It’s the 40th anniversary of Rumours, and Fleetmac Wood will be danci-fying tunes from that album and more at Barboza this Thursday night.
It’s the 40th anniversary of Rumours, and Fleetmac Wood will be danci-fying tunes from that album and more at Barboza this Thursday night.

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One night in the early '00s, I went to a party in Brooklyn with a dance-music-loving friend who disdained Fleetwood Mac. This surprised me, though maybe it shouldn’t have—Fleetwood Mac’s ubiquitous popularity is pretty easy to pick on. That night, a few of us drifted into a side room, and someone put on a Mac best-of CD.

I flipped forward to “You Make Loving Fun” off Rumours, and boogied down with a woman I’d never seen before and would never see again. Suddenly, my friend later told me, he got Fleetwood Mac, by paying attention to the rhythm section. John McVie on bass and Mick Fleetwood on drums didn’t just rock and/or roll, they grooved, and not just on a quasi-disco number like “You Make Loving Fun,” either.

So clearly an entire night’s worth of Fleetwood Mac grooves—original, officially remixed, and unofficially re-edited—was a no-brainer for a dance party by the time Fleetmac Wood came around in 2012. The brainchild of DJ-promoters Lisa Jelliffe (aka Roxanne Roll) and Alex Oxley (aka Mister Sushi), Fleetmac Wood takes place semi-annually all over the US and Canada, as well as in the original band’s native London, cycling through Mac grooves (“No covers!” they promise) from throughout the band’s history—though, of course, the heavy emphasis is on the '70s and '80s, when Lindsey Buckingham and Stevie Nicks began sharing the focus with the rhythm section and keyboardist-singer-songwriter Christine McVie.

Five years on, the Wood is back, celebrating the 40th anniversary of Rumours with—what else?—a “Rumours Rave,” which hits Barboza this weekend. It’s the duo’s third time playing Seattle. Jelliffe and Oxley both like the Northwest—when I saw Fleetmac Wood last year, at Portland’s Holocene, the sheer amount of black lace and berets made it a veritable Night of a Thousand Stevies. (They also broke their own rule by dropping Prince’s “Controversy”—it was right after he’d died—directly after Stevie Nicks’ “Stand Back,” which Prince famously plays on.) “People here seem to like the music and also enjoy dressing up,” notes Jelliffe. “We’ve always been really impressed by how creative the Pacific Northwest audience is.”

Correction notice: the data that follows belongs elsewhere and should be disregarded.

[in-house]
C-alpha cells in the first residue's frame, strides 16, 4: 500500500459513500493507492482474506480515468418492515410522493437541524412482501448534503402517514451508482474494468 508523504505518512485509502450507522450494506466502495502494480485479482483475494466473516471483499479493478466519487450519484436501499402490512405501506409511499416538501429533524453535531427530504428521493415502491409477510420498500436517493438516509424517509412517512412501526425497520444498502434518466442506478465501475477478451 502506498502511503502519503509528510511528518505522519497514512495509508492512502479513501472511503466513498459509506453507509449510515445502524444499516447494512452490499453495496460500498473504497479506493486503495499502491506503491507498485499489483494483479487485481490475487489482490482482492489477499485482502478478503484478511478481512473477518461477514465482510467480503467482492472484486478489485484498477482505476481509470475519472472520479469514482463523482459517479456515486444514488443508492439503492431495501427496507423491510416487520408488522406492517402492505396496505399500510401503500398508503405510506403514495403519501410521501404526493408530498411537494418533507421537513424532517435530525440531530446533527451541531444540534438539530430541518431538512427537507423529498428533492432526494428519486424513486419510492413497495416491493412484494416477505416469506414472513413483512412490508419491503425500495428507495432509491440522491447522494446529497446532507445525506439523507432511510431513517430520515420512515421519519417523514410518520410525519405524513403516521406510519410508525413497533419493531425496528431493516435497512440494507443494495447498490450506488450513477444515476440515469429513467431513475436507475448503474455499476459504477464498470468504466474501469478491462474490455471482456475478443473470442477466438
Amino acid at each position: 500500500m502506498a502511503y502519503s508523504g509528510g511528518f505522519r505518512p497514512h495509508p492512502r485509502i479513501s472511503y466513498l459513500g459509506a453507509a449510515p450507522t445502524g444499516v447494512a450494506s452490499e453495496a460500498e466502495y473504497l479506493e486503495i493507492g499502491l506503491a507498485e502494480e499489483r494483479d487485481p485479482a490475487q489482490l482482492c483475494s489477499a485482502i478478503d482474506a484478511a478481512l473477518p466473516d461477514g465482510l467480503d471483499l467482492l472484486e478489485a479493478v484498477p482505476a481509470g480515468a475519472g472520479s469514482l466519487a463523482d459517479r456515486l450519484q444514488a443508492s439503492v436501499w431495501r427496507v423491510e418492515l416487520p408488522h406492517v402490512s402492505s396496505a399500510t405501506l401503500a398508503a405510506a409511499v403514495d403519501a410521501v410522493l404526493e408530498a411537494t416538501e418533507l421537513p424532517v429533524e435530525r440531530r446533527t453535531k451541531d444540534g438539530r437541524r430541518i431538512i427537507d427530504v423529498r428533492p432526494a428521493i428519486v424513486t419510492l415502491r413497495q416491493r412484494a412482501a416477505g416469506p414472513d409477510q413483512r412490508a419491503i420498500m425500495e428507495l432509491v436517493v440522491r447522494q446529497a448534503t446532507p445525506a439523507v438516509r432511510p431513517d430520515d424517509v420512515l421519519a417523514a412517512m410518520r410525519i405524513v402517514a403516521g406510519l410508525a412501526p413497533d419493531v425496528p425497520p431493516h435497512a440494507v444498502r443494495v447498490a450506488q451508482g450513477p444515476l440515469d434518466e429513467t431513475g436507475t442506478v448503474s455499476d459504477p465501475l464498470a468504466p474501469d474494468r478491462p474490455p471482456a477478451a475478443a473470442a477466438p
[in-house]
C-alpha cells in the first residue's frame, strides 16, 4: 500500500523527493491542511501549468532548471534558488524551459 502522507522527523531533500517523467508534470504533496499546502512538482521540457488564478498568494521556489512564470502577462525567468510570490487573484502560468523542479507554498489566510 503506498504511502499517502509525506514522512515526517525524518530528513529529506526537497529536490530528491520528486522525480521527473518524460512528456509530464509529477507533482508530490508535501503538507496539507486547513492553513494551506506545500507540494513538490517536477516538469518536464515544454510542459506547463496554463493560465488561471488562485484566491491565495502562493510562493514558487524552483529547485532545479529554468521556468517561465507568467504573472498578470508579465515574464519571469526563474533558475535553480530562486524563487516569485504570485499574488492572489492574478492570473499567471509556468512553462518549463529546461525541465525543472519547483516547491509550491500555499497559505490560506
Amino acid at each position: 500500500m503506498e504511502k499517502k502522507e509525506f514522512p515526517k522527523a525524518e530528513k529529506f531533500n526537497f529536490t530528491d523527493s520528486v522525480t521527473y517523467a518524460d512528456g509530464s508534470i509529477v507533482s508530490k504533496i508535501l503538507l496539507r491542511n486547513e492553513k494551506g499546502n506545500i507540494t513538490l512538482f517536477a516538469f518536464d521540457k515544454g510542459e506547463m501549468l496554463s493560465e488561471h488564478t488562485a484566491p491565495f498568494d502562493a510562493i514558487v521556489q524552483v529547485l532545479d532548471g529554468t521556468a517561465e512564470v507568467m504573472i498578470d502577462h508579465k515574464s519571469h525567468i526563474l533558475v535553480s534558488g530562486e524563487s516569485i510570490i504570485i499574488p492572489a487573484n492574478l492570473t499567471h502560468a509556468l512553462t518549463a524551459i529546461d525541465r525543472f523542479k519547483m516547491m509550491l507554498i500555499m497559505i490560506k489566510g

Like the mixed British-American makeup of the “classic” Mac, Fleetmac Wood’s principals came together from afar: Jelliffe was an Australian ex-pat in London when she met Oxley, who was born in Sheffield. Both were DJs: “Collecting records has been at the forefront of my life for the past 19 years,” says Oxley. “I was fascinated with electronic music, and the power of rave culture as a unifier of people.”

Jelliffe had even more specific ideas. “I always liked to play Fleetwood Mac in my sets and had been plotting this night for many years,” she says. “Fleetwood Mac was always being played at house parties but not in clubs. There seemed to be a weird separation in the music that was deemed correct in nightclubs and what people enjoyed listening to.

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After wanting to put on an immersive Fleetwood Mac-only night for years, Jelliffe says the explosion in vintage edits on SoundCloud she started hearing made it feel like the time was right. “It was always going to be a polarizing idea, and that makes it interesting. It’s an amazing people filter. You are there for the music and not to be cool.”

The first Fleetmac Wood took place “in basement bar in Shoreditch,” says Jelliffe. “We got quite a few of our producer friends involved and set a deadline for new edits.” Six hours later, the promoters knew they had a hit.

“Dance music can be a little serious at times, and I think a sense of humor is vital. We’re really trying to create a joyful space, whilst really diving deep into the endless back catalogue of Fleetwood Mac. What’s really great about our nights is the diversity of ages and different types of people who like Fleetwood Mac. Some even bring their parents. There’s a lot of young fans who really feel like this music is their own, not their parents’. It’s not just a nostalgic thing.”

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